Intermittent fasting has brought a lot of controversies to the idea of fasting. Some believe it is the holy grail of losing weight, while others believe prolonged fasting could be detrimental to your health. Yet, just like every trend, a great deal of factually inaccurate information is being spread about the diet. Some of the most common fasting myths are debunked in this article for your convenience.
Weight loss occurs when people consume fewer calories than their body uses daily. Therefore, the person’s weight will stay the same if, within their eating window, they eat more calories than their body uses. Although fasting may accelerate weight loss, it does not give a definite result.
Fasting is Good for Everyone
Some people should not try fasting despite its many health benefits. People with a history of eating disorders, for instance, those underweight or otherwise weak, should avoid fasting. Fasting is also not recommended for women while they are pregnant or nursing. In addition, fasting would have no positive effects on children while they are still growing and developing. In general, you should consult your doctor before making any significant dietary or eating habits changes.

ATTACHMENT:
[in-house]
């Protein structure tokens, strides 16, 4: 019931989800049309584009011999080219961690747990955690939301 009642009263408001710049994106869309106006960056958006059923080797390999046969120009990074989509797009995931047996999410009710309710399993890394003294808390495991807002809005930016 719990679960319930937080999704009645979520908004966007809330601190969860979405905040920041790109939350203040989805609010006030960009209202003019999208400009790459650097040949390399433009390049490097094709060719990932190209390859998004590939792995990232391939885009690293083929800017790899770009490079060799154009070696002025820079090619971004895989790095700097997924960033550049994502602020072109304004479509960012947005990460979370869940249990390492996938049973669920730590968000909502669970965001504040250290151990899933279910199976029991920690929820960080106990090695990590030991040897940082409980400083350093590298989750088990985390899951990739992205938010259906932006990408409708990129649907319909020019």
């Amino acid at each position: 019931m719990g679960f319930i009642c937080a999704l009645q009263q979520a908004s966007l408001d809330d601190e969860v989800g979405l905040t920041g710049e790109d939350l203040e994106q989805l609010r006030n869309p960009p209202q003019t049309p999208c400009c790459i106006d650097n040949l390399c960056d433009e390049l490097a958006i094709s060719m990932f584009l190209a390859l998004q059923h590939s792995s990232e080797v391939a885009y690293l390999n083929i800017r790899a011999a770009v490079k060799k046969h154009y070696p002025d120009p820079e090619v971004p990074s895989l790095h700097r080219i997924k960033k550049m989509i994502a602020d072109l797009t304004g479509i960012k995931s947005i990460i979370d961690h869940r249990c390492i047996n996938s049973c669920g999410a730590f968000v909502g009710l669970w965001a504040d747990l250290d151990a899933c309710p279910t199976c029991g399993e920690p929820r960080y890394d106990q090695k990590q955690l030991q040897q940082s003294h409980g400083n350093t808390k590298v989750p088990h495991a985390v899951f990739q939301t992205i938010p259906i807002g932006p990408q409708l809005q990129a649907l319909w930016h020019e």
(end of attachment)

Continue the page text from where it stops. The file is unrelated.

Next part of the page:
Not Eating Breakfast Makes You Fast
The idea that breakfast is crucial because it sets the tone for the rest of the day is common. As a result, many people believe that if they don’t have breakfast, they will gain weight and feel ravenously hungry all day.
A scientific study showed no difference in body mass index (BMI) between the breakfast eaters and the breakfast skippers after 16 weeks. Eating breakfast won’t make or break your weight loss efforts, and the effect may vary from person to person.
Fasting Makes the Body Go into Starvation Mode
The claim that fasting causes the body to enter starvation mode, halting the metabolism and making it impossible to lose weight by cutting calories, is widespread criticism of the practice.
Long-term weight loss does cause a slowdown in metabolic rate, but this is true of any weight-loss strategy. Intermittent fasting does not reduce calorie expenditure any more than conventional dieting will.
Fasting for shorter periods may even boost metabolism. This is because of the dramatic rise in norepinephrine levels in the blood, which increases metabolic rate and tells fat cells to start burning fat.
Fasting Makes Inflammations Better
Inflammatory cytokines are tiny proteins that trigger your body’s inflammatory response. Researchers found that after 3 weeks of fasting, these proteins decreased in men and women who fasted for twenty-nine to thirty days. According to research, adults with asthma also benefit from fasting, as it reduces symptoms and enhances lung function.